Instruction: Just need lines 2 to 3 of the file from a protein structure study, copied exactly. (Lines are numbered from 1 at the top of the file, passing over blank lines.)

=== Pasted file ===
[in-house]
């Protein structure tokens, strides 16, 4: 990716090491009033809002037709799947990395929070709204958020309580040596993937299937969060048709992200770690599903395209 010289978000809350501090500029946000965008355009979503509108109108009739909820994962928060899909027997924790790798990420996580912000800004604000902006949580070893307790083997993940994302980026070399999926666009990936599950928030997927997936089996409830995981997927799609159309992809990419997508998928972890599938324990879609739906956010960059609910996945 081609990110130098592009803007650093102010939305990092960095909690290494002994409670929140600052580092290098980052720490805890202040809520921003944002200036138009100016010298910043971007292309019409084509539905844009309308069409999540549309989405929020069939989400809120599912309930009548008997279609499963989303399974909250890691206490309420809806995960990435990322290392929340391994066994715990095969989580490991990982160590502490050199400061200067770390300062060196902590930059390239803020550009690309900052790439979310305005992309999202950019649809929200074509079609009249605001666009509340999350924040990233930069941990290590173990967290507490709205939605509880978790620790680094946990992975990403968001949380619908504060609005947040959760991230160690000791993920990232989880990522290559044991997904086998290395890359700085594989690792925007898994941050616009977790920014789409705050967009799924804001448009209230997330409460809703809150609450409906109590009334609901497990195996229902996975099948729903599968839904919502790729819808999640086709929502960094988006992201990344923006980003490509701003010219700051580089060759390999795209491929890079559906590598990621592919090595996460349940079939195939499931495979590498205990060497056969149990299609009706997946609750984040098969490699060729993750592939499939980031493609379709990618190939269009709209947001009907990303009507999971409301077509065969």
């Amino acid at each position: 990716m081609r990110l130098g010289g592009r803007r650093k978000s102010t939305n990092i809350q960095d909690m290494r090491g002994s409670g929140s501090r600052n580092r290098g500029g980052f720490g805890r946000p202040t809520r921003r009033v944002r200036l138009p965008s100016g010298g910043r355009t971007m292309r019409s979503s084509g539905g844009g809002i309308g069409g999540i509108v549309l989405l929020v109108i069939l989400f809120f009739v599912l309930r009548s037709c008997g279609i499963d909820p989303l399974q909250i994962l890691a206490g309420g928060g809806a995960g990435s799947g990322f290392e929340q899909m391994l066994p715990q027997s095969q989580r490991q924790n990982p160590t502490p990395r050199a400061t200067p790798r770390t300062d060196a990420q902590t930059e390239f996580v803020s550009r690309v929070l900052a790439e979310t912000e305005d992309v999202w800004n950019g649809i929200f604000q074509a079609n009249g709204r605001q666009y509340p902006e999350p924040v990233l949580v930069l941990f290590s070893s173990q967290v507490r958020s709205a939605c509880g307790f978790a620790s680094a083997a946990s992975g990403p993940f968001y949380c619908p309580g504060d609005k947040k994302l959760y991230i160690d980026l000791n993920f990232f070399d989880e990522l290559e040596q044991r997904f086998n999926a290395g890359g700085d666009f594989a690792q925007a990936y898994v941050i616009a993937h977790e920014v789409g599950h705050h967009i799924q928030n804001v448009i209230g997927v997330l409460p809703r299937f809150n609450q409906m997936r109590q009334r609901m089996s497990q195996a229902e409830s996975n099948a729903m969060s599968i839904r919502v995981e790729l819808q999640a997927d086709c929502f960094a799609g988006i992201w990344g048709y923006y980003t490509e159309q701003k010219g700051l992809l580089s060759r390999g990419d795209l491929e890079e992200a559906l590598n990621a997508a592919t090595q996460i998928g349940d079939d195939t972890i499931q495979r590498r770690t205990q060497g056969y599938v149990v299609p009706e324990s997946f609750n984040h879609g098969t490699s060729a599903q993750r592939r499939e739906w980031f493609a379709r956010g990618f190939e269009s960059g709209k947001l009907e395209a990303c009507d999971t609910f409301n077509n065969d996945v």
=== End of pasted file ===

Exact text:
């Protein structure tokens, strides 16, 4: 990716090491009033809002037709799947990395929070709204958020309580040596993937299937969060048709992200770690599903395209 010289978000809350501090500029946000965008355009979503509108109108009739909820994962928060899909027997924790790798990420996580912000800004604000902006949580070893307790083997993940994302980026070399999926666009990936599950928030997927997936089996409830995981997927799609159309992809990419997508998928972890599938324990879609739906956010960059609910996945 081609990110130098592009803007650093102010939305990092960095909690290494002994409670929140600052580092290098980052720490805890202040809520921003944002200036138009100016010298910043971007292309019409084509539905844009309308069409999540549309989405929020069939989400809120599912309930009548008997279609499963989303399974909250890691206490309420809806995960990435990322290392929340391994066994715990095969989580490991990982160590502490050199400061200067770390300062060196902590930059390239803020550009690309900052790439979310305005992309999202950019649809929200074509079609009249605001666009509340999350924040990233930069941990290590173990967290507490709205939605509880978790620790680094946990992975990403968001949380619908504060609005947040959760991230160690000791993920990232989880990522290559044991997904086998290395890359700085594989690792925007898994941050616009977790920014789409705050967009799924804001448009209230997330409460809703809150609450409906109590009334609901497990195996229902996975099948729903599968839904919502790729819808999640086709929502960094988006992201990344923006980003490509701003010219700051580089060759390999795209491929890079559906590598990621592919090595996460349940079939195939499931495979590498205990060497056969149990299609009706997946609750984040098969490699060729993750592939499939980031493609379709990618190939269009709209947001009907990303009507999971409301077509065969």
């Amino acid at each position: 990716m081609r990110l130098g010289g592009r803007r650093k978000s102010t939305n990092i809350q960095d909690m290494r090491g002994s409670g929140s501090r600052n580092r290098g500029g980052f720490g805890r946000p202040t809520r921003r009033v944002r200036l138009p965008s100016g010298g910043r355009t971007m292309r019409s979503s084509g539905g844009g809002i309308g069409g999540i509108v549309l989405l929020v109108i069939l989400f809120f009739v599912l309930r009548s037709c008997g279609i499963d909820p989303l399974q909250i994962l890691a206490g309420g928060g809806a995960g990435s799947g990322f290392e929340q899909m391994l066994p715990q027997s095969q989580r490991q924790n990982p160590t502490p990395r050199a400061t200067p790798r770390t300062d060196a990420q902590t930059e390239f996580v803020s550009r690309v929070l900052a790439e979310t912000e305005d992309v999202w800004n950019g649809i929200f604000q074509a079609n009249g709204r605001q666009y509340p902006e999350p924040v990233l949580v930069l941990f290590s070893s173990q967290v507490r958020s709205a939605c509880g307790f978790a620790s680094a083997a946990s992975g990403p993940f968001y949380c619908p309580g504060d609005k947040k994302l959760y991230i160690d980026l000791n993920f990232f070399d989880e990522l290559e040596q044991r997904f086998n999926a290395g890359g700085d666009f594989a690792q925007a990936y898994v941050i616009a993937h977790e920014v789409g599950h705050h967009i799924q928030n804001v448009i209230g997927v997330l409460p809703r299937f809150n609450q409906m997936r109590q009334r609901m089996s497990q195996a229902e409830s996975n099948a729903m969060s599968i839904r919502v995981e790729l819808q999640a997927d086709c929502f960094a799609g988006i992201w990344g048709y923006y980003t490509e159309q701003k010219g700051l992809l580089s060759r390999g990419d795209l491929e890079e992200a559906l590598n990621a997508a592919t090595q996460i998928g349940d079939d195939t972890i499931q495979r590498r770690t205990q060497g056969y599938v149990v299609p009706e324990s997946f609750n984040h879609g098969t490699s060729a599903q993750r592939r499939e739906w980031f493609a379709r956010g990618f190939e269009s960059g709209k947001l009907e395209a990303c009507d999971t609910f409301n077509n065969d996945v």